Tarzan of the Apes

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"Come in," growled the deep tones of that surly officer.

And when Clayton had entered, and closed the door behind him:

"Well?"

"I have come to report the gist of a conversation I heard to-day, because I feel that, while there may be nothing to it, it is as well that you be forearmed. In short, the men contemplate mutiny and murder."

"It's a lie!" roared the captain. "And if you have been interfering again with the discipline of this ship, or meddling in affairs that don't concern you you can take the consequences, and be damned. I don't care whether you are an English lord or not. I'm captain of this here ship, and from now on you keep your meddling nose out of my business."

The captain had worked himself up to such a frenzy of rage that he was fairly purple of face, and he shrieked the last words at the top of his voice, emphasizing his remarks by a loud thumping of the table with one huge fist, and shaking the other in Clayton's face.

Greystoke never turned a hair, but stood eying the excited man with level gaze.

"Captain Billings," he drawled finally, "if you will pardon my candor, I might remark that you are something of an ass."

Whereupon he turned and left the captain with the same indifferent ease that was habitual with him, and which was more surely calculated to raise the ire of a man of Billings' class than a torrent of invective.

So, whereas the captain might easily have been brought to regret his hasty speech had Clayton attempted to conciliate him, his temper was now irrevocably set in the mold in which Clayton had left it, and the last chance of their working together for their common good was gone.

"Well, Alice," said Clayton, as he rejoined his wife, "I might have saved my breath. The fellow proved most ungrateful. Fairly jumped at me like a mad dog.

"He and his blasted old ship may hang, for aught I care; and until we are safely off the thing I shall spend my energies in looking after our own welfare. And I rather fancy the first step to that end should be to go to our cabin and look over my revolvers. I am sorry now that we packed the larger guns and the ammunition with the stuff below."

They found their quarters in a bad state of disorder. Clothing from their open boxes and bags strewed the little apartment, and even their beds had been torn to pieces.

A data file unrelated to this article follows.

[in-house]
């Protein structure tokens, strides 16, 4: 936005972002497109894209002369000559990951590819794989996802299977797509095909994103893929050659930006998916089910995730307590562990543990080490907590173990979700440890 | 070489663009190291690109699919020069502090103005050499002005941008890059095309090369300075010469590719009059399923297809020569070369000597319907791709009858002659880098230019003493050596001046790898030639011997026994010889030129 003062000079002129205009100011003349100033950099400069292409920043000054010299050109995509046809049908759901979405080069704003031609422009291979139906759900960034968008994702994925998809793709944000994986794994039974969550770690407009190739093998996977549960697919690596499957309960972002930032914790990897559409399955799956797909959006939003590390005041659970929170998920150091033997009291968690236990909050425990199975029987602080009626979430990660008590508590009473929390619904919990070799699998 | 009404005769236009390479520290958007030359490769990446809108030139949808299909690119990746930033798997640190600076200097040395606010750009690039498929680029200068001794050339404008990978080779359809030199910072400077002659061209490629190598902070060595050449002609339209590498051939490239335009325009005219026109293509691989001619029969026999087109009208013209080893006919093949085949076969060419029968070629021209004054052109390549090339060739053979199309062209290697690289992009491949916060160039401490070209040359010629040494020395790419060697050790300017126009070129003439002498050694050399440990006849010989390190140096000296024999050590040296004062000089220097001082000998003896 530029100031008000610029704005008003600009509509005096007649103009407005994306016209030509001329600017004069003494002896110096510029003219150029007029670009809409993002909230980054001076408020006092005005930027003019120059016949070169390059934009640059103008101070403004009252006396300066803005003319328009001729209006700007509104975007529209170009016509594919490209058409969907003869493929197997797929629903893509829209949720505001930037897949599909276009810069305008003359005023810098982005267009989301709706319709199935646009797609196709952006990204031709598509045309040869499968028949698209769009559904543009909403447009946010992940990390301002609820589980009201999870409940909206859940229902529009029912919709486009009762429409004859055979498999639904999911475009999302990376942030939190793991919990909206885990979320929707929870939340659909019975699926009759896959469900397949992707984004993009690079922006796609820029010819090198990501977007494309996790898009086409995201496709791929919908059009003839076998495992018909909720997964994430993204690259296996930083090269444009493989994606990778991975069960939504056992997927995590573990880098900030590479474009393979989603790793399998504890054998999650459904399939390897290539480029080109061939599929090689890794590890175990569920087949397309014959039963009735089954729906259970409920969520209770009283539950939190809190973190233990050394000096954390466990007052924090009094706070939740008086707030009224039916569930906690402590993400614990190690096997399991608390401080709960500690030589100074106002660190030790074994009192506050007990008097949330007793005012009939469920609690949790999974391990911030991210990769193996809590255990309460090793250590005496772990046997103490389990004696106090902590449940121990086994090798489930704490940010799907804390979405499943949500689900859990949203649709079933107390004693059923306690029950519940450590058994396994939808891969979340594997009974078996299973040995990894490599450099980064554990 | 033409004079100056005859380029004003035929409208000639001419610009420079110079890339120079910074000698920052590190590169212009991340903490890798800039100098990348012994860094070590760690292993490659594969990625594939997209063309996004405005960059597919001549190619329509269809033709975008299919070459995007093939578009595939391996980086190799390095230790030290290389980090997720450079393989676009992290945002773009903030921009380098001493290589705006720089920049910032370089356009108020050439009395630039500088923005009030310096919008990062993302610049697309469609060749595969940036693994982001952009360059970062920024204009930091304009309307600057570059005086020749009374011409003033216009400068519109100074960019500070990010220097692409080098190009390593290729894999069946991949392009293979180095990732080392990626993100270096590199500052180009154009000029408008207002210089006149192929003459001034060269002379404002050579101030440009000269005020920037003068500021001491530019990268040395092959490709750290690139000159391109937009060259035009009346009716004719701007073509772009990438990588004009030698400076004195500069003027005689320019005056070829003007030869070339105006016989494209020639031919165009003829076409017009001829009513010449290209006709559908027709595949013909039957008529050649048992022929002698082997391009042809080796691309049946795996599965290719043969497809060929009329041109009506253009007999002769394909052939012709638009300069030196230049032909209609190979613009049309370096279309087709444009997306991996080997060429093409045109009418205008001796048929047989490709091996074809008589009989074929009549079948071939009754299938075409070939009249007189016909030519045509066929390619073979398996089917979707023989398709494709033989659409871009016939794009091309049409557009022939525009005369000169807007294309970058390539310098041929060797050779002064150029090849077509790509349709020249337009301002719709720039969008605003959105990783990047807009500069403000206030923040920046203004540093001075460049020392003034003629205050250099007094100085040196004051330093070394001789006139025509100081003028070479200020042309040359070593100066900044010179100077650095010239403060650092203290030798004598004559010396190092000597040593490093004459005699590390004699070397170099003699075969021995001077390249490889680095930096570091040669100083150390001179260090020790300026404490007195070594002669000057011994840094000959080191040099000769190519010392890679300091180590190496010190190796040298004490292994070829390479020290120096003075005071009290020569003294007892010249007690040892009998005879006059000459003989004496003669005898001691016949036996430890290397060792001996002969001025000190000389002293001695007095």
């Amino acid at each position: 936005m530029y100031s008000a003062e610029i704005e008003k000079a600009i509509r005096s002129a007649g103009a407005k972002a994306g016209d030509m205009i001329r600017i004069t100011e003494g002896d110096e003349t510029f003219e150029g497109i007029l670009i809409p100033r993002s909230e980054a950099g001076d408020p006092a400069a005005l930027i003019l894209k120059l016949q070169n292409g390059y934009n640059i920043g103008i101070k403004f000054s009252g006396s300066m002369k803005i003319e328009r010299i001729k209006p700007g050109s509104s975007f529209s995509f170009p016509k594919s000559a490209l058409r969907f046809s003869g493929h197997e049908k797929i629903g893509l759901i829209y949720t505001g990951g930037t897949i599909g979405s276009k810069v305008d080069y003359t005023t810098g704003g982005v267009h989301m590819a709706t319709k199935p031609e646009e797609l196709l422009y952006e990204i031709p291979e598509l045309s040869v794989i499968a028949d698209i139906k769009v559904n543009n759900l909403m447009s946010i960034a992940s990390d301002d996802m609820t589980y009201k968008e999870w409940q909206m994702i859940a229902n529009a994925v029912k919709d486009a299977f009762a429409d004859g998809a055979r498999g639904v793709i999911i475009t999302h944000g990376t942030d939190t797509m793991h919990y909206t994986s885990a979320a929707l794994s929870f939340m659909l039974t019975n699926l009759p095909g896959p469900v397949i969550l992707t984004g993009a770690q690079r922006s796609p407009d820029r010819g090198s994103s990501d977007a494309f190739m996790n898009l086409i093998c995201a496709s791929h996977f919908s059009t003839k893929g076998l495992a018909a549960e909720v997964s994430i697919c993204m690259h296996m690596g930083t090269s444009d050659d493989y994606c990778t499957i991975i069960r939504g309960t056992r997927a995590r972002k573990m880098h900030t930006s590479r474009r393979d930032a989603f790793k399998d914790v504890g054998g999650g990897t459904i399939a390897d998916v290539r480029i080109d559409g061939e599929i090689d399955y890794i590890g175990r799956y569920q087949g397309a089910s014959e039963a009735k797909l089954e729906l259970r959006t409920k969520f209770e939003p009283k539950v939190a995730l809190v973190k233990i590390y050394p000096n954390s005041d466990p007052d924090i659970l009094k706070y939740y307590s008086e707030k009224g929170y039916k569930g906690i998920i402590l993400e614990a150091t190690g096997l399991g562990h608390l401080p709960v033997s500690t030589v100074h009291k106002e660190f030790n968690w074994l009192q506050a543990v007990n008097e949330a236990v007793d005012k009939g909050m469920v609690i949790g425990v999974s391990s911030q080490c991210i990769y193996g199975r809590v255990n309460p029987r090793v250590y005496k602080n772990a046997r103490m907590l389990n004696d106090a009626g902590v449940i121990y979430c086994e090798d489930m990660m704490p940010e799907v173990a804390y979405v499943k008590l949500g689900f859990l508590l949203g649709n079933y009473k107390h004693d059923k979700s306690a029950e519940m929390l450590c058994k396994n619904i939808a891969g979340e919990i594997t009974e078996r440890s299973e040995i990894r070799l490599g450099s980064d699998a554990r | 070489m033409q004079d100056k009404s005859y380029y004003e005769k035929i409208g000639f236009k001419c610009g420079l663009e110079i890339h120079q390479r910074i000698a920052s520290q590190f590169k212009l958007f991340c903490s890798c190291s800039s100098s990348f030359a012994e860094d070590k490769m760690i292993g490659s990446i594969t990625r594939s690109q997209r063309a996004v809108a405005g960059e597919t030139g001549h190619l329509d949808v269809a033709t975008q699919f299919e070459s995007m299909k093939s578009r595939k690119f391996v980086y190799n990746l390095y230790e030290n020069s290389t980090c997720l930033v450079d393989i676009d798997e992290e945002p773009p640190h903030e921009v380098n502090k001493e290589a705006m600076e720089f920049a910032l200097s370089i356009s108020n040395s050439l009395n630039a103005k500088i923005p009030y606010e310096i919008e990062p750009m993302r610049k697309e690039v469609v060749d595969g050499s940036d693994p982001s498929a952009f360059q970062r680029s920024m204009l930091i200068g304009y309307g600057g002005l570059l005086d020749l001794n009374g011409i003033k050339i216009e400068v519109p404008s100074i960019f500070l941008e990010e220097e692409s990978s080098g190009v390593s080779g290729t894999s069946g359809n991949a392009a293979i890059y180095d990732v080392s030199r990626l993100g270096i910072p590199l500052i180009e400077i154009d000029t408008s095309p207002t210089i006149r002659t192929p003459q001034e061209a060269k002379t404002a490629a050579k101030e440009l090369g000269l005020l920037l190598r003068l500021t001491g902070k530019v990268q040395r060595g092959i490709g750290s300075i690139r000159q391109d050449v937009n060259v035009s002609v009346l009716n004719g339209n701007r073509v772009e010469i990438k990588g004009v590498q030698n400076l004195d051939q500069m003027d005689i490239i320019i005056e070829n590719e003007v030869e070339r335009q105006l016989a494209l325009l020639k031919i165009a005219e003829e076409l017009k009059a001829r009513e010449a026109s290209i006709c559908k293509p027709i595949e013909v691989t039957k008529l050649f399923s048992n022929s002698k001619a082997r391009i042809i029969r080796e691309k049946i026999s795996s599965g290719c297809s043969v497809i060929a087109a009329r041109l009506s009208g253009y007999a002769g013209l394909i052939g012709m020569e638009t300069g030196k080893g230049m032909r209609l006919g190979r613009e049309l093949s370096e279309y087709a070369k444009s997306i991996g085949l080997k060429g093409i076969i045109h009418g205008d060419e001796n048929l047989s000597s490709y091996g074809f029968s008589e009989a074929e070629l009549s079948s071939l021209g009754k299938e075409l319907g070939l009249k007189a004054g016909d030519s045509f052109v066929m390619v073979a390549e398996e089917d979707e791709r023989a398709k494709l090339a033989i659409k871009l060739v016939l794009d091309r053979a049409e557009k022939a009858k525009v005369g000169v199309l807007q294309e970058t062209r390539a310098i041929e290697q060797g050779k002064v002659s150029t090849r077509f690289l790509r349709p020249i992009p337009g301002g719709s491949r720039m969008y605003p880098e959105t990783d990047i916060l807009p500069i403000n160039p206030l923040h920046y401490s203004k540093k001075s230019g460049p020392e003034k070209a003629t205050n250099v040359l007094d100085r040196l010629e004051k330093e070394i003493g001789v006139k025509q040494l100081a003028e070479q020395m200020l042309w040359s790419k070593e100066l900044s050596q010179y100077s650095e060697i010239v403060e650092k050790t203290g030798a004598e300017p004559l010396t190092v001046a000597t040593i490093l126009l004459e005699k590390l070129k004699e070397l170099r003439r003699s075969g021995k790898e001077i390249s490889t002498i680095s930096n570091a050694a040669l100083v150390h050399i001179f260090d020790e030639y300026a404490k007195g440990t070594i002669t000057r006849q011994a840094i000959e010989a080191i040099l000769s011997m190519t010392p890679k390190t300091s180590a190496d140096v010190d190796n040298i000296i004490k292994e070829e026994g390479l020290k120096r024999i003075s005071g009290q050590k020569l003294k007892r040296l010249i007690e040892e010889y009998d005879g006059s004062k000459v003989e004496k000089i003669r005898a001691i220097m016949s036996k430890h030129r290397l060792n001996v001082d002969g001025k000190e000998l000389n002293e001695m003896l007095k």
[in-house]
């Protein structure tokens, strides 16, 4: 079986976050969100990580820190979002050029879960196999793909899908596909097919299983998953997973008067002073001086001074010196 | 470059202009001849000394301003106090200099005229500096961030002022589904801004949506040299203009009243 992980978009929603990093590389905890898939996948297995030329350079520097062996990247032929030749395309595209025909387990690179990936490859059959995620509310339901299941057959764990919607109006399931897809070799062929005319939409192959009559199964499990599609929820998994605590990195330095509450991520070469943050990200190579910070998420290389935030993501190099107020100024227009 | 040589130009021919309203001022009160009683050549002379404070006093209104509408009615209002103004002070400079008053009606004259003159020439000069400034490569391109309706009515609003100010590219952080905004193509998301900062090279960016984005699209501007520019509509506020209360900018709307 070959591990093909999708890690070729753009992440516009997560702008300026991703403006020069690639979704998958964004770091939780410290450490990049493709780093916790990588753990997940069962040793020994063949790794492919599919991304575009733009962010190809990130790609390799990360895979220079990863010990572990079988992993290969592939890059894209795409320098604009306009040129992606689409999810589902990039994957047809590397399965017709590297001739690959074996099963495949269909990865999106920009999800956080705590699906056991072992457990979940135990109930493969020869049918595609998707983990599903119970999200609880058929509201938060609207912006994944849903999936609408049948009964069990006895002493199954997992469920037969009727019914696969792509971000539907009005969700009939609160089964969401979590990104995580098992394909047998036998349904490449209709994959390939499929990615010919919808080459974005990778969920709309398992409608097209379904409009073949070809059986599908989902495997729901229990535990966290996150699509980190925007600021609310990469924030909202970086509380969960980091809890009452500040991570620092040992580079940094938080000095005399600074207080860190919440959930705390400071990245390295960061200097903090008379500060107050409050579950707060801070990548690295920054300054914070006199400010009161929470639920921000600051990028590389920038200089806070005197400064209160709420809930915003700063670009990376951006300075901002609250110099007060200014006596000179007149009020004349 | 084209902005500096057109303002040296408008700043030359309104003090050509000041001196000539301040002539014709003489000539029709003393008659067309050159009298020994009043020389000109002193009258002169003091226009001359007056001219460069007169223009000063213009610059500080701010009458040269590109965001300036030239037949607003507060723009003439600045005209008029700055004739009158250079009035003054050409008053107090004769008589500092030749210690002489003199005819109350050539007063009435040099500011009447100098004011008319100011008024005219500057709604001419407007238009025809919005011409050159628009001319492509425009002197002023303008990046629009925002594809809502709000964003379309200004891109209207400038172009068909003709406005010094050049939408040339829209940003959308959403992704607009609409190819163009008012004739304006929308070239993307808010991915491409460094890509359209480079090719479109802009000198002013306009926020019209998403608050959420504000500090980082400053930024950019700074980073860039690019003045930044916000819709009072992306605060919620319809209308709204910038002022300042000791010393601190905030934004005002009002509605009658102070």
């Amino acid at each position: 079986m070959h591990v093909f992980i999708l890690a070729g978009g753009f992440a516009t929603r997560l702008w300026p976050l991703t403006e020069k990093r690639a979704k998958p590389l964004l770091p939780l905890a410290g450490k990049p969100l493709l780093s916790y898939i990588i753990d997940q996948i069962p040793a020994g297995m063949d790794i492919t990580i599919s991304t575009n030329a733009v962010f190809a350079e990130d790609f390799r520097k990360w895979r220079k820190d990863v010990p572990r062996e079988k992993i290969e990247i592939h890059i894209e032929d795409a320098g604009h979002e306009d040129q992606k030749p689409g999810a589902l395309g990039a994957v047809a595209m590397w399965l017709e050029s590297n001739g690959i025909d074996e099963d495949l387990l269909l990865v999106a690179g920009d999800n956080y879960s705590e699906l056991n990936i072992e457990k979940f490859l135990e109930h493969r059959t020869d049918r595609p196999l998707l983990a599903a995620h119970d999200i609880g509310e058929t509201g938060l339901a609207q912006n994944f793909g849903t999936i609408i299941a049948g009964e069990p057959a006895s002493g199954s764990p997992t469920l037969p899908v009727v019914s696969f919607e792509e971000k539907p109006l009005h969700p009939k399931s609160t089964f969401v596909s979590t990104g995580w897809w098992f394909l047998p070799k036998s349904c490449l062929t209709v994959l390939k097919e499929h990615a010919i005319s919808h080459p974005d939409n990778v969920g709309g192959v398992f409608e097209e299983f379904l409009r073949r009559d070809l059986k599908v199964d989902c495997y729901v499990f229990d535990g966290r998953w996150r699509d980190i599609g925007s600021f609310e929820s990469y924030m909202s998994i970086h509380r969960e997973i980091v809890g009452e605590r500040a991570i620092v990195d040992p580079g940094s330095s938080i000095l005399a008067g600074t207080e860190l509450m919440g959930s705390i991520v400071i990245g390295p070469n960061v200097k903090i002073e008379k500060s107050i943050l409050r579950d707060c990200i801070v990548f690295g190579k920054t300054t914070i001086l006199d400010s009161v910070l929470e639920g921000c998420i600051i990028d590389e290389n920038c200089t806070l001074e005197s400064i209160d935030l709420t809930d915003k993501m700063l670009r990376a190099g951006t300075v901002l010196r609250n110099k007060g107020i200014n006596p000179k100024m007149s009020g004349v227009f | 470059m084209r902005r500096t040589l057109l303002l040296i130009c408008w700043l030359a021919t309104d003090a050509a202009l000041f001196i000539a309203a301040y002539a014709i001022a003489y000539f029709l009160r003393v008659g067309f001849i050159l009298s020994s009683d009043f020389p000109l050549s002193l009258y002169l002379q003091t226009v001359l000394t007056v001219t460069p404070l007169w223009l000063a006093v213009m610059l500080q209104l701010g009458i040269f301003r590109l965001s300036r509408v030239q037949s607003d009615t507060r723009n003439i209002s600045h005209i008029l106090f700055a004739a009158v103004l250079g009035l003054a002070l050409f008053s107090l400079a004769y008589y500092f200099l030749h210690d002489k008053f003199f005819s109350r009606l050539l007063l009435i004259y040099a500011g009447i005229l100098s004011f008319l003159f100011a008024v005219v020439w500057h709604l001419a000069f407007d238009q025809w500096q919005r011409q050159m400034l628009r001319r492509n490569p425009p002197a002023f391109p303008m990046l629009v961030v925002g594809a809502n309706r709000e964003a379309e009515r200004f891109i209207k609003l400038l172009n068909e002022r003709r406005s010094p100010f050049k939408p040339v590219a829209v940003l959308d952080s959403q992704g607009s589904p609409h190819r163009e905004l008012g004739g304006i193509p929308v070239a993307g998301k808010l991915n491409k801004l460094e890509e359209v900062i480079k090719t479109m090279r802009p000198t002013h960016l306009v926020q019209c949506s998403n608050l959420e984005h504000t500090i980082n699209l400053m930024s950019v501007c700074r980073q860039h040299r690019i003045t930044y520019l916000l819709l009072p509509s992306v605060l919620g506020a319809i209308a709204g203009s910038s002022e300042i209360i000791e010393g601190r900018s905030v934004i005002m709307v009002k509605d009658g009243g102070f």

"Evidently someone was more anxious about our belongings than we," said Clayton. "Let's have a look around, Alice, and see what's missing."

A thorough search revealed the fact that nothing had been taken but Clayton's two revolvers and the small supply of ammunition he had saved out for them.

"Those are the very things I most wish they had left us," said Clayton, "and the fact that they wished for them and them alone is most sinister."

"What are we to do, John?" asked his wife. "Perhaps you were right in that our best chance lies in maintaining a neutral position.

"If the officers are able to prevent a mutiny, we have nothing to fear, while if the mutineers are victorious our one slim hope lies in not having attempted to thwart or antagonize them."

"Right you are, Alice. We'll keep in the middle of the road."

As they started to straighten up their cabin, Clayton and his wife simultaneously noticed the corner of a piece of paper protruding from beneath the door of their quarters. As Clayton stooped to reach for it he was amazed to see it move further into the room, and then he realized that it was being pushed inward by someone from without.

Quickly and silently he stepped toward the door, but, as he reached for the knob to throw it open, his wife's hand fell upon his wrist.

"No, John," she whispered. "They do not wish to be seen, and so we cannot afford to see them. Do not forget that we are keeping to the middle of the road."

Clayton smiled and dropped his hand to his side. Thus they stood watching the little bit of white paper until it finally remained at rest upon the floor just inside the door.

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